"Sometimes we go out looking for our life’s work, and sometimes it finds us. Getting into the music business was not something I had dreamed about, or even considered when planning my life and career," says Kelli McGarraugh, President, MD Records.
Sheila Harrell started her career at FedEx unloading packages; today she's in charge of 6,000 customer relations representatives around the world.
Women assume success is about the performance, about working harder and harder and achieving good and measurable results. Hard work is important, of course, but it is never the tiebreaker when management is looking for a candidate to promote.
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Women are redefining success by leaving corporate America, working toward not only creating an acceptable work-life balance, but building a successful business.
Coming in to work when you’re sick costs businesses billions a year in lost productivity, but many workplaces can make employees sick. Here are 10 ways that your work may be killing you and your employer.
Fed Chairman Bernanke seems to be suggesting that the Fed should try to target the long-run unemployment rate — a move that may make him the Don Quixote of monetary policy.
Mark Luschini, Janney Montgomery Scott chief investment strategist and Rich Ross, Auerbach Grayon global technical strategist.
Not only are few companies creating jobs, others are trimming their payrolls. Together that's made job security a precious commodity.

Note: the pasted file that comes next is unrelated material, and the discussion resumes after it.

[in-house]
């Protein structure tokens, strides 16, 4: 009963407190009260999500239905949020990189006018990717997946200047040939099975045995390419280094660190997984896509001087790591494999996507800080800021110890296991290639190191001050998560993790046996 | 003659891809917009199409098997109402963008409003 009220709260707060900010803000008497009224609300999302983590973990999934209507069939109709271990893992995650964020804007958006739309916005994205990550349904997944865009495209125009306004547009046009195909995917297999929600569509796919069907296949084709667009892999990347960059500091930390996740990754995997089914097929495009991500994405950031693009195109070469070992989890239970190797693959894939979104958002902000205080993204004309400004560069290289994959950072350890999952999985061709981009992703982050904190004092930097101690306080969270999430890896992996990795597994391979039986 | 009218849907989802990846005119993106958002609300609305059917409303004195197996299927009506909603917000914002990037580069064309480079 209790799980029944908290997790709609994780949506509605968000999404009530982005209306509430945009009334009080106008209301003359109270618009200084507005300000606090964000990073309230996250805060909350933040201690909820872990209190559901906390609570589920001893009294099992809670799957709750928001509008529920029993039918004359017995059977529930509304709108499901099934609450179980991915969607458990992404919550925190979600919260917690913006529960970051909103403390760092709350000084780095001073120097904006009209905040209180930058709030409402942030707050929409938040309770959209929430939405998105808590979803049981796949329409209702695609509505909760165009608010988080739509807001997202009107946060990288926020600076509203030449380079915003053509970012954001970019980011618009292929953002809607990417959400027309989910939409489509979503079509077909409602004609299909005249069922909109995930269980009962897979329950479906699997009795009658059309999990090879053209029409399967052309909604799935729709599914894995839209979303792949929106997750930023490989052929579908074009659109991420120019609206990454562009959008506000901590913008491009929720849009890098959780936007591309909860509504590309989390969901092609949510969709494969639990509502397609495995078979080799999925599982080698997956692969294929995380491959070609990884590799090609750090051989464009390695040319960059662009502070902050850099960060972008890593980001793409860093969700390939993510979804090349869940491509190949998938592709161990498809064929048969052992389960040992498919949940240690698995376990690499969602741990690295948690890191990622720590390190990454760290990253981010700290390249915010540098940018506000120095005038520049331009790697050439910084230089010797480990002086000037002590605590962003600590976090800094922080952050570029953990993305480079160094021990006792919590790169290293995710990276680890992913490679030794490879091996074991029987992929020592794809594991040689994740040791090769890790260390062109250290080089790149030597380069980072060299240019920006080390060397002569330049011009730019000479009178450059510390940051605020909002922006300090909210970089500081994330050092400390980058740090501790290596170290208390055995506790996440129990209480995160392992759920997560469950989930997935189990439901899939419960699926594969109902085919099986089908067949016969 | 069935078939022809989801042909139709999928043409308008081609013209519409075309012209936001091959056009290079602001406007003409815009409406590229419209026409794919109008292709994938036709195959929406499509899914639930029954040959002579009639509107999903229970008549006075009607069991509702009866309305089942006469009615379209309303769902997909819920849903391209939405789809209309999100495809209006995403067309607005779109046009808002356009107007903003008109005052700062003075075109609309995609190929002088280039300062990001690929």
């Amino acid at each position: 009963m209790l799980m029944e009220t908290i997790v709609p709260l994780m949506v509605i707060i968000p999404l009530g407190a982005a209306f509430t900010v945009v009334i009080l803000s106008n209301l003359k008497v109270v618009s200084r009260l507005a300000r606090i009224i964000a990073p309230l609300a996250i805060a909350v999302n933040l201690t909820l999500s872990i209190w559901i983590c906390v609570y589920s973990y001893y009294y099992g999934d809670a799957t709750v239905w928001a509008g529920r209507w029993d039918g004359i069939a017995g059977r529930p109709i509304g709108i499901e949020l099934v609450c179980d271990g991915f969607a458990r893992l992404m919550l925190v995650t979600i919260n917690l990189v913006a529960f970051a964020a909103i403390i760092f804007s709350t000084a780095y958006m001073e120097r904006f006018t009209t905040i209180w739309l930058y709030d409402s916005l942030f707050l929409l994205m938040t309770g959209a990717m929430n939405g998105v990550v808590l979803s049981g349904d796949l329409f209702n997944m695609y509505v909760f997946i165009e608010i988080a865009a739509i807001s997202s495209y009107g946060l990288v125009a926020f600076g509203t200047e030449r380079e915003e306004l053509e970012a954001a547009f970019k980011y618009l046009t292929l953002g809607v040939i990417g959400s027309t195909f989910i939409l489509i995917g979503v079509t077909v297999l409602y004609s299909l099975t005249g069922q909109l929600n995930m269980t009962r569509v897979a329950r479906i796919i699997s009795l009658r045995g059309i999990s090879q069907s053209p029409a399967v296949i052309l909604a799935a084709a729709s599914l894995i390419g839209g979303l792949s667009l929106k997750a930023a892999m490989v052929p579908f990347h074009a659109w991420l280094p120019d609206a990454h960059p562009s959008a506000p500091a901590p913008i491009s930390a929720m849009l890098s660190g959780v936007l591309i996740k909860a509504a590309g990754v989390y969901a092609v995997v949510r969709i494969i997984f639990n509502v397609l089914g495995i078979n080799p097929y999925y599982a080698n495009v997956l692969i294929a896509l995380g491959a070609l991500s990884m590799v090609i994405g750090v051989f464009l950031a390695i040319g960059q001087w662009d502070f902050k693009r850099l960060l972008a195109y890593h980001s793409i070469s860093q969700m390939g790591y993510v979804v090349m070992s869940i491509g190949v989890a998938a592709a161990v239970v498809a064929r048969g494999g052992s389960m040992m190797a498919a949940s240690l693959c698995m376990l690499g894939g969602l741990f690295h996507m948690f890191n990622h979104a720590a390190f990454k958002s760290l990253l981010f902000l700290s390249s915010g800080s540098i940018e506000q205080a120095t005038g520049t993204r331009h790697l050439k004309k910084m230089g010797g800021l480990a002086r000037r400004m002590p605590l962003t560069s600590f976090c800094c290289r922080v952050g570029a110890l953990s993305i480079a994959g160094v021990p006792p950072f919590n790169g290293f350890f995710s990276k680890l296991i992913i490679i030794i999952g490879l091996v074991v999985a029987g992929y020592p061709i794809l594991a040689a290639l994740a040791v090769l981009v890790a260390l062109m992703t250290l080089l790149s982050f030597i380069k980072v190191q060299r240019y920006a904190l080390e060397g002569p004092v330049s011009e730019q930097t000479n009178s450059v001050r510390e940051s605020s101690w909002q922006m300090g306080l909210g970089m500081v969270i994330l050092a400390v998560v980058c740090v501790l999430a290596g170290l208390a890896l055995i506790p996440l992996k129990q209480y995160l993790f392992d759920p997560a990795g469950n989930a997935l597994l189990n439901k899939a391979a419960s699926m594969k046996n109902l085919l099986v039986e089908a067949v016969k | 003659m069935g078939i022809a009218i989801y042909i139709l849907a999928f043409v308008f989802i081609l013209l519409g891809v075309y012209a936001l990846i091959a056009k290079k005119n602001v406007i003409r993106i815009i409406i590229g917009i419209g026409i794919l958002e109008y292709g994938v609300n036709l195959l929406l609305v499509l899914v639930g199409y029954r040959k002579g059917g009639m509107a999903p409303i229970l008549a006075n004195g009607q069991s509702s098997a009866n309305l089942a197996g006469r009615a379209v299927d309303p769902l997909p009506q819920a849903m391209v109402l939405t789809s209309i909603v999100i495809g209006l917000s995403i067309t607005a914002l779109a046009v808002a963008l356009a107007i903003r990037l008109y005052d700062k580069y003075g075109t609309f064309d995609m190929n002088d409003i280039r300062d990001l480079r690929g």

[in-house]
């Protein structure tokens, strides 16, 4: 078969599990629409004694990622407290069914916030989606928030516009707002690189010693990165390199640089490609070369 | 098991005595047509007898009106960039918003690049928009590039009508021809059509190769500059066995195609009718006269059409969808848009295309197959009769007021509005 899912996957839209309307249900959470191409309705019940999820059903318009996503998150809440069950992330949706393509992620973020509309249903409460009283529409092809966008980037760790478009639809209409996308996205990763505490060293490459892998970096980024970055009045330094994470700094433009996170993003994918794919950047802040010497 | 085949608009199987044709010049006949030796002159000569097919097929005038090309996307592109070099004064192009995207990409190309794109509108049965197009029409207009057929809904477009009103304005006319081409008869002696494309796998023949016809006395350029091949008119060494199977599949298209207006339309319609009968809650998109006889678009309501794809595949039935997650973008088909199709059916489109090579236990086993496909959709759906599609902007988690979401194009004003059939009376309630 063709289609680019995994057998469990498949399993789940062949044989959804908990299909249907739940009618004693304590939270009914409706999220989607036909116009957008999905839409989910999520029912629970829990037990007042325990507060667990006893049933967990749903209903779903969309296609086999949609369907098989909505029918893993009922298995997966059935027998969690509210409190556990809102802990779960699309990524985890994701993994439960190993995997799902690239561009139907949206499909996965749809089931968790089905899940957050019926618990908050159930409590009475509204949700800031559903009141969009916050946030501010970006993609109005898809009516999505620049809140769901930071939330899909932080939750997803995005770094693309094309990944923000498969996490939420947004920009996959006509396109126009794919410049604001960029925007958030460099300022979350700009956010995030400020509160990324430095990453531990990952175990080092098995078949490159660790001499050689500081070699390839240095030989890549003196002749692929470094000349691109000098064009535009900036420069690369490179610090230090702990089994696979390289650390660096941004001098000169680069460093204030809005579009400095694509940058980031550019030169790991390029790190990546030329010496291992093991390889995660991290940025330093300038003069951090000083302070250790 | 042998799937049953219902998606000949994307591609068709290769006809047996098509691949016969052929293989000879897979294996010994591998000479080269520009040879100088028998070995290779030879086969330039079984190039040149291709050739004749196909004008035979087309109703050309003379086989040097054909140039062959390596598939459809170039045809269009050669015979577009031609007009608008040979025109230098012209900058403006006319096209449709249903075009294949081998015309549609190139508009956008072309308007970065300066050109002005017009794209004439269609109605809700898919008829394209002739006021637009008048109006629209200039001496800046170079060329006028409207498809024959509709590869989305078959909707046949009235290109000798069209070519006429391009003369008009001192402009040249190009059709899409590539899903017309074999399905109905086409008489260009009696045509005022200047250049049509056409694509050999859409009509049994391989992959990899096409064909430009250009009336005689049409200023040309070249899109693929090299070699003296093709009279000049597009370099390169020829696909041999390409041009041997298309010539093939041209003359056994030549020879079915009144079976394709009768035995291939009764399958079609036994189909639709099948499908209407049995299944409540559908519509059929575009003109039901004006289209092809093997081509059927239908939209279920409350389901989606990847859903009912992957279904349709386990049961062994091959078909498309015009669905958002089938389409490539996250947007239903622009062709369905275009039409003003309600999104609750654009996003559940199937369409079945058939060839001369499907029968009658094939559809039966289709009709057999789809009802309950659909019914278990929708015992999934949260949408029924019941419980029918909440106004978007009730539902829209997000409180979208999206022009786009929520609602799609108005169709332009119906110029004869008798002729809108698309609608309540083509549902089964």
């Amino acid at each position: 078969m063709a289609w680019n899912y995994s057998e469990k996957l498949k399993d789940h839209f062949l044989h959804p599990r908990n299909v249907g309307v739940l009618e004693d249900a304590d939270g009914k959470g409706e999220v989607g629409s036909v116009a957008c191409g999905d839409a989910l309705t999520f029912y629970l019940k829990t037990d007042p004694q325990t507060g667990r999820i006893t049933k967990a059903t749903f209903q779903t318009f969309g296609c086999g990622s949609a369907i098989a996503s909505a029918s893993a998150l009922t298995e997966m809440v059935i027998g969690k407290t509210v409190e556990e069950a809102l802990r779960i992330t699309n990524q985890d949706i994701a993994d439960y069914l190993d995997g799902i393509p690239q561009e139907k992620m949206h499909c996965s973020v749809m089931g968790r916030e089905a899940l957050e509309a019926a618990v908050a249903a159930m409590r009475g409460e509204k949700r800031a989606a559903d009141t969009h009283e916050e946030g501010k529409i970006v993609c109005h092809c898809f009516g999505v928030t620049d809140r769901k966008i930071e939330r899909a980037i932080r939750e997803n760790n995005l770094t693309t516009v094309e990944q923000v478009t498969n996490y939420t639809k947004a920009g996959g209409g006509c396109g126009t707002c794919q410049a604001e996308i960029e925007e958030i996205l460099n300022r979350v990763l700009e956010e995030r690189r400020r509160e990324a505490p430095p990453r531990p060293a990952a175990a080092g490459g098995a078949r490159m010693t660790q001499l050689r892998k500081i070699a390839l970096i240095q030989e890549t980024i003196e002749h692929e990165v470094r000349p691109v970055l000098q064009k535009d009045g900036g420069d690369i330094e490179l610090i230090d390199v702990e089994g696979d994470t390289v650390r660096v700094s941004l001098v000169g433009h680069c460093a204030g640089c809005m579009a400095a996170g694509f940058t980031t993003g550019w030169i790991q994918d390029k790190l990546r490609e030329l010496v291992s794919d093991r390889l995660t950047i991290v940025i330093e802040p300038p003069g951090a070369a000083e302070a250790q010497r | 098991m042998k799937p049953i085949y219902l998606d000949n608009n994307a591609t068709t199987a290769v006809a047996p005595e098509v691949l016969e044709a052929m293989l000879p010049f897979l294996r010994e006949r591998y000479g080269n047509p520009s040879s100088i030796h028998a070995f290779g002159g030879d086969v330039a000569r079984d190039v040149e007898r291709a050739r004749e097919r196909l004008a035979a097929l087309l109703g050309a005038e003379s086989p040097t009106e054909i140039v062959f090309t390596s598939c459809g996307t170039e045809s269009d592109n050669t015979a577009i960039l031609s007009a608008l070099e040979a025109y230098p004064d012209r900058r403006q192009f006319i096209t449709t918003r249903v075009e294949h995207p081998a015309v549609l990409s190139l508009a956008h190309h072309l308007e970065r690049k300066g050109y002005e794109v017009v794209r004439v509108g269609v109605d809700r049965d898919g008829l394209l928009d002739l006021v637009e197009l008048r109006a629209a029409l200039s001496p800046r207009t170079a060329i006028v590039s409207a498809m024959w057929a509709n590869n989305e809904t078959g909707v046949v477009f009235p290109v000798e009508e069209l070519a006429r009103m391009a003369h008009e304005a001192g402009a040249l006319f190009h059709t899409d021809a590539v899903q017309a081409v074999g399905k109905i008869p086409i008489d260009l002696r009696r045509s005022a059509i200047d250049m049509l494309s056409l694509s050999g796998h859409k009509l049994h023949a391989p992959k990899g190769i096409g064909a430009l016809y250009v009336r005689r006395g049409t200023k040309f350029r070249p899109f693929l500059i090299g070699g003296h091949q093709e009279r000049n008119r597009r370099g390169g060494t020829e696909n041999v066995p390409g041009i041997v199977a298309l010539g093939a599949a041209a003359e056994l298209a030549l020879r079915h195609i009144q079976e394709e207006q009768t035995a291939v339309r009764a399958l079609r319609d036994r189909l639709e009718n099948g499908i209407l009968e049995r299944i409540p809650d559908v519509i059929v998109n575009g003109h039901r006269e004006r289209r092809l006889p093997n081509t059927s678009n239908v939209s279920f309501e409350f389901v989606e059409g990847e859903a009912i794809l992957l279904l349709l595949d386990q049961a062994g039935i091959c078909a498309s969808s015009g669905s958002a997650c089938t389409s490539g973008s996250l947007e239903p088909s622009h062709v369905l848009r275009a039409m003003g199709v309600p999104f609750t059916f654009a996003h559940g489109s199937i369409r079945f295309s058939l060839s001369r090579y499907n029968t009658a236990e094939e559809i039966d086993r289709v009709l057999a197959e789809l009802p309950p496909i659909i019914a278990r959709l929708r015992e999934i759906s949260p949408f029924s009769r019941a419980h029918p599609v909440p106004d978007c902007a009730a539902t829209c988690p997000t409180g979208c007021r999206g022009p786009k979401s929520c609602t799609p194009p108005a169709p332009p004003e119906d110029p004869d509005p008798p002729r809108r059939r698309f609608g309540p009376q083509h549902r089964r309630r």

Don't lay low. Be proactive. Assess the vulnerability of your company and position by understanding the evolving business strategy and how your unit and specific function fit into the overall scheme.
The increasingly difficult economic environment for young people is the biggest challenge developed economies face today, a senior trader told CNBC.com.
In a grim sign of the enduring nature of the economic slump, household income declined more in the two years after the recession ended than it did during the recession itself, new research has found, reports the NYT.
Even in a nation with 9.1 percent unemployment , German conglomerate Siemens says it is still having a hard time filling 3,000 jobs in the U.S.
Discussing whether banks should be worried if the "Occupy Wall Street" protests gain support from President Obama, with Alex Sanchez, Florida Bankers Assosciaton president and Gary Weiss, former portfolio and Businessweek writer.
The BLS reports that as of July, there were more than 3 million job openings in America. Discussing the problem CEOs have trying to find skilled workers, with Peter Solmssen, Siemens AG.
Investing in the U.S. isn't really about the U.S. anymore. It's about parsing the daily news coming out of Europe and figuring out whether the debt crisis there is fixed yet.
Insight on how traders are playing the market since the release of the employment report, with Joe Greco, Meridian Equity Partners and Warren Meyers, DME Securities.
Employers added 103,000 jobs for September and the Labor Department also revised reports from the two previous months to show companies hired at a better pace than first estimated. Discussing the jobs report and looking ahead to the earnings season, with Keith McCullough, Hedgeye Risk Management CEO.
Jeffrey Saut, Raymond James, and Michelle Girard, RBS, discuss the chances the US will hit another recession ahead of the hotly-anticipated employment report Friday.
"Let's not just say, 'The whole jobs market has gone, everything is a disaster.' There are positive signs globally. What you have got to do with the job market is really understand the locum job market: it is not just one market. Everything does not operate just like the US, just like the UK. Job markets are very specific," David Arkless, president of corporate and government affairs at Manpower Group, told CNBC.